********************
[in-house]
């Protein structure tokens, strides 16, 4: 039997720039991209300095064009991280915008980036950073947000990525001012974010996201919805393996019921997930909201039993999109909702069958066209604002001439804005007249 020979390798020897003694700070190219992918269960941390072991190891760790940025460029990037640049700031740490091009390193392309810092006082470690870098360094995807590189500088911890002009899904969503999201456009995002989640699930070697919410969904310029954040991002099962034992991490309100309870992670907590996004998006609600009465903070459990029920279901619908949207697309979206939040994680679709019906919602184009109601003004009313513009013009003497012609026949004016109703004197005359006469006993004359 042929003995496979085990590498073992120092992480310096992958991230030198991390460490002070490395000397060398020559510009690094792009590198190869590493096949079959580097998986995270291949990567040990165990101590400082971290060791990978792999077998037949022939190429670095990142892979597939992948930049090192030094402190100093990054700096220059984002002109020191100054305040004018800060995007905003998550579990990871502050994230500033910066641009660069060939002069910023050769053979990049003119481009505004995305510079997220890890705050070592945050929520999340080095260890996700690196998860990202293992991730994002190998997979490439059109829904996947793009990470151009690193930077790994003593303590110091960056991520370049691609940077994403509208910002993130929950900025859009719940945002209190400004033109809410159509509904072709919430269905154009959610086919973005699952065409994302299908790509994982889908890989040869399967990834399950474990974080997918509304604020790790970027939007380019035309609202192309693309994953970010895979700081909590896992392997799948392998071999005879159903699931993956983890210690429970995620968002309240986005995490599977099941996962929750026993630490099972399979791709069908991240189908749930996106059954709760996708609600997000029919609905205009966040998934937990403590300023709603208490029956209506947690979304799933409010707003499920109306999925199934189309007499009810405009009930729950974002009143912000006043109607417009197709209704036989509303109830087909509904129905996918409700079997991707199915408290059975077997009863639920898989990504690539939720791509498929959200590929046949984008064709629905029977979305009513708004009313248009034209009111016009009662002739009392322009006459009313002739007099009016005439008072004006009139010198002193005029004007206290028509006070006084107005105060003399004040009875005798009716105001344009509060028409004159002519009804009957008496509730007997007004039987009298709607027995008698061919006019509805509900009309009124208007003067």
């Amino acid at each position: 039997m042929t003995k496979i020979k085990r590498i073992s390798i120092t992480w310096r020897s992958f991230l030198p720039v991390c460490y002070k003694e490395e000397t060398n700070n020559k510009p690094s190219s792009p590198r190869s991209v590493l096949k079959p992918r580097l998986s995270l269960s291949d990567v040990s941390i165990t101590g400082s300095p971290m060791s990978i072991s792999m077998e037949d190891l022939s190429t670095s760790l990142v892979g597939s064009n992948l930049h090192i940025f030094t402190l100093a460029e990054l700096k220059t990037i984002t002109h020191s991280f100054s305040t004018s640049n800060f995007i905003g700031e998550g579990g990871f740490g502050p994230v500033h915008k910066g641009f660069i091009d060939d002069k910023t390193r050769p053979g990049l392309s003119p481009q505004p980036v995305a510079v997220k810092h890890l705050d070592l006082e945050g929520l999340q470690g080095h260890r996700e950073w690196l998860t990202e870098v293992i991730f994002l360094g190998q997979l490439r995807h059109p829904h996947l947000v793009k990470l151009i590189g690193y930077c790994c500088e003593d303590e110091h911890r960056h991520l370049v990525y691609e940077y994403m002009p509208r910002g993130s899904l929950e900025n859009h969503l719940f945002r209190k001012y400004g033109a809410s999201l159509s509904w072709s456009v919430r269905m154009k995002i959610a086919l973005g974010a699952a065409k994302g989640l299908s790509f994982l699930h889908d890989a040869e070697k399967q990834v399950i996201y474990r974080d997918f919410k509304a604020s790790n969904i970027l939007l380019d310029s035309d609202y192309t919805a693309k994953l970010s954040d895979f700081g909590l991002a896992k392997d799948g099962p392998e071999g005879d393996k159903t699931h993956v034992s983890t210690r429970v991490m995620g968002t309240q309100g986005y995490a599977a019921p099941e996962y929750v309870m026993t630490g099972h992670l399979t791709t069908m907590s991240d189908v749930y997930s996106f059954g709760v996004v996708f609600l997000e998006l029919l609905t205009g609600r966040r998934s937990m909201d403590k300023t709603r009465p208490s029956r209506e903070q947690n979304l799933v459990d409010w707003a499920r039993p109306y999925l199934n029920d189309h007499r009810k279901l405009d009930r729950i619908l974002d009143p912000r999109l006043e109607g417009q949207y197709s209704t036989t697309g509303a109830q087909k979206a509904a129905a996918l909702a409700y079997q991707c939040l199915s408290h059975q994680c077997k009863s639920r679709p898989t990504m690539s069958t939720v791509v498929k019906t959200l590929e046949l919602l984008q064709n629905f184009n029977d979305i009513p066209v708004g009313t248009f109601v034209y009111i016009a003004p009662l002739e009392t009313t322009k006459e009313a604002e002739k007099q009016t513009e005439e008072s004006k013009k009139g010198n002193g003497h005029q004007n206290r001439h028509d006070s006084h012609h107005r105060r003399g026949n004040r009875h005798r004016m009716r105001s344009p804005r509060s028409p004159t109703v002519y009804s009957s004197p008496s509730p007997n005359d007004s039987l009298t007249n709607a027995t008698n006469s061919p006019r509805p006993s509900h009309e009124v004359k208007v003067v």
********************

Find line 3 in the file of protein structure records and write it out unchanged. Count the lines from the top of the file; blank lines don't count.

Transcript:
């Amino acid at each position: 039997m042929t003995k496979i020979k085990r590498i073992s390798i120092t992480w310096r020897s992958f991230l030198p720039v991390c460490y002070k003694e490395e000397t060398n700070n020559k510009p690094s190219s792009p590198r190869s991209v590493l096949k079959p992918r580097l998986s995270l269960s291949d990567v040990s941390i165990t101590g400082s300095p971290m060791s990978i072991s792999m077998e037949d190891l022939s190429t670095s760790l990142v892979g597939s064009n992948l930049h090192i940025f030094t402190l100093a460029e990054l700096k220059t990037i984002t002109h020191s991280f100054s305040t004018s640049n800060f995007i905003g700031e998550g579990g990871f740490g502050p994230v500033h915008k910066g641009f660069i091009d060939d002069k910023t390193r050769p053979g990049l392309s003119p481009q505004p980036v995305a510079v997220k810092h890890l705050d070592l006082e945050g929520l999340q470690g080095h260890r996700e950073w690196l998860t990202e870098v293992i991730f994002l360094g190998q997979l490439r995807h059109p829904h996947l947000v793009k990470l151009i590189g690193y930077c790994c500088e003593d303590e110091h911890r960056h991520l370049v990525y691609e940077y994403m002009p509208r910002g993130s899904l929950e900025n859009h969503l719940f945002r209190k001012y400004g033109a809410s999201l159509s509904w072709s456009v919430r269905m154009k995002i959610a086919l973005g974010a699952a065409k994302g989640l299908s790509f994982l699930h889908d890989a040869e070697k399967q990834v399950i996201y474990r974080d997918f919410k509304a604020s790790n969904i970027l939007l380019d310029s035309d609202y192309t919805a693309k994953l970010s954040d895979f700081g909590l991002a896992k392997d799948g099962p392998e071999g005879d393996k159903t699931h993956v034992s983890t210690r429970v991490m995620g968002t309240q309100g986005y995490a599977a019921p099941e996962y929750v309870m026993t630490g099972h992670l399979t791709t069908m907590s991240d189908v749930y997930s996106f059954g709760v996004v996708f609600l997000e998006l029919l609905t205009g609600r966040r998934s937990m909201d403590k300023t709603r009465p208490s029956r209506e903070q947690n979304l799933v459990d409010w707003a499920r039993p109306y999925l199934n029920d189309h007499r009810k279901l405009d009930r729950i619908l974002d009143p912000r999109l006043e109607g417009q949207y197709s209704t036989t697309g509303a109830q087909k979206a509904a129905a996918l909702a409700y079997q991707c939040l199915s408290h059975q994680c077997k009863s639920r679709p898989t990504m690539s069958t939720v791509v498929k019906t959200l590929e046949l919602l984008q064709n629905f184009n029977d979305i009513p066209v708004g009313t248009f109601v034209y009111i016009a003004p009662l002739e009392t009313t322009k006459e009313a604002e002739k007099q009016t513009e005439e008072s004006k013009k009139g010198n002193g003497h005029q004007n206290r001439h028509d006070s006084h012609h107005r105060r003399g026949n004040r009875h005798r004016m009716r105001s344009p804005r509060s028409p004159t109703v002519y009804s009957s004197p008496s509730p007997n005359d007004s039987l009298t007249n709607a027995t008698n006469s061919p006019r509805p006993s509900h009309e009124v004359k208007v003067v």